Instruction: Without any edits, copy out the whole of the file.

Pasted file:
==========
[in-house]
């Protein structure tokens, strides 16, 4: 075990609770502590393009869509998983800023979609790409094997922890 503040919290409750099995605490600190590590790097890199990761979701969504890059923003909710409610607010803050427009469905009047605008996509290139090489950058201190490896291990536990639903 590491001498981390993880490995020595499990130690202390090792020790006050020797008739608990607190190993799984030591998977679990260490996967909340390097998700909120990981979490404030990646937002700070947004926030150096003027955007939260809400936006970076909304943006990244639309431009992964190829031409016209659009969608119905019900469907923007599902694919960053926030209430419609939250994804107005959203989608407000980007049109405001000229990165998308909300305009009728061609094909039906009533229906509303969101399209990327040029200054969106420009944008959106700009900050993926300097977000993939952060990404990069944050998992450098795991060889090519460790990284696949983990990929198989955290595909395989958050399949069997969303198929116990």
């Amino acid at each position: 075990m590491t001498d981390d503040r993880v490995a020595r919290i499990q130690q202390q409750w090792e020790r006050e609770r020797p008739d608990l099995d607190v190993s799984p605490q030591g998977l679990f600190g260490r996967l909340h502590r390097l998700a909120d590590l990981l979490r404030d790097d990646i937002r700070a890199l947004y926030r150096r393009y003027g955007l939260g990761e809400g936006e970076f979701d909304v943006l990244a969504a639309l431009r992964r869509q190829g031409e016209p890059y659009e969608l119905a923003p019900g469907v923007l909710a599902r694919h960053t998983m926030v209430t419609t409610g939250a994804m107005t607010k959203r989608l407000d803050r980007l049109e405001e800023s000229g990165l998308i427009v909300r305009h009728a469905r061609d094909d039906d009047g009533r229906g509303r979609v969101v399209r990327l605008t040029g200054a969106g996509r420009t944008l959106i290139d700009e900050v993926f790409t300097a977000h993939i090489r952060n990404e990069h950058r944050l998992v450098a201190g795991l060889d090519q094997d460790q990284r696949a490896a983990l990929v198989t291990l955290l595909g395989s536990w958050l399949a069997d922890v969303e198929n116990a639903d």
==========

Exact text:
[in-house]
């Protein structure tokens, strides 16, 4: 075990609770502590393009869509998983800023979609790409094997922890 503040919290409750099995605490600190590590790097890199990761979701969504890059923003909710409610607010803050427009469905009047605008996509290139090489950058201190490896291990536990639903 590491001498981390993880490995020595499990130690202390090792020790006050020797008739608990607190190993799984030591998977679990260490996967909340390097998700909120990981979490404030990646937002700070947004926030150096003027955007939260809400936006970076909304943006990244639309431009992964190829031409016209659009969608119905019900469907923007599902694919960053926030209430419609939250994804107005959203989608407000980007049109405001000229990165998308909300305009009728061609094909039906009533229906509303969101399209990327040029200054969106420009944008959106700009900050993926300097977000993939952060990404990069944050998992450098795991060889090519460790990284696949983990990929198989955290595909395989958050399949069997969303198929116990």
């Amino acid at each position: 075990m590491t001498d981390d503040r993880v490995a020595r919290i499990q130690q202390q409750w090792e020790r006050e609770r020797p008739d608990l099995d607190v190993s799984p605490q030591g998977l679990f600190g260490r996967l909340h502590r390097l998700a909120d590590l990981l979490r404030d790097d990646i937002r700070a890199l947004y926030r150096r393009y003027g955007l939260g990761e809400g936006e970076f979701d909304v943006l990244a969504a639309l431009r992964r869509q190829g031409e016209p890059y659009e969608l119905a923003p019900g469907v923007l909710a599902r694919h960053t998983m926030v209430t419609t409610g939250a994804m107005t607010k959203r989608l407000d803050r980007l049109e405001e800023s000229g990165l998308i427009v909300r305009h009728a469905r061609d094909d039906d009047g009533r229906g509303r979609v969101v399209r990327l605008t040029g200054a969106g996509r420009t944008l959106i290139d700009e900050v993926f790409t300097a977000h993939i090489r952060n990404e990069h950058r944050l998992v450098a201190g795991l060889d090519q094997d460790q990284r696949a490896a983990l990929v198989t291990l955290l595909g395989s536990w958050l399949a069997d922890v969303e198929n116990a639903d």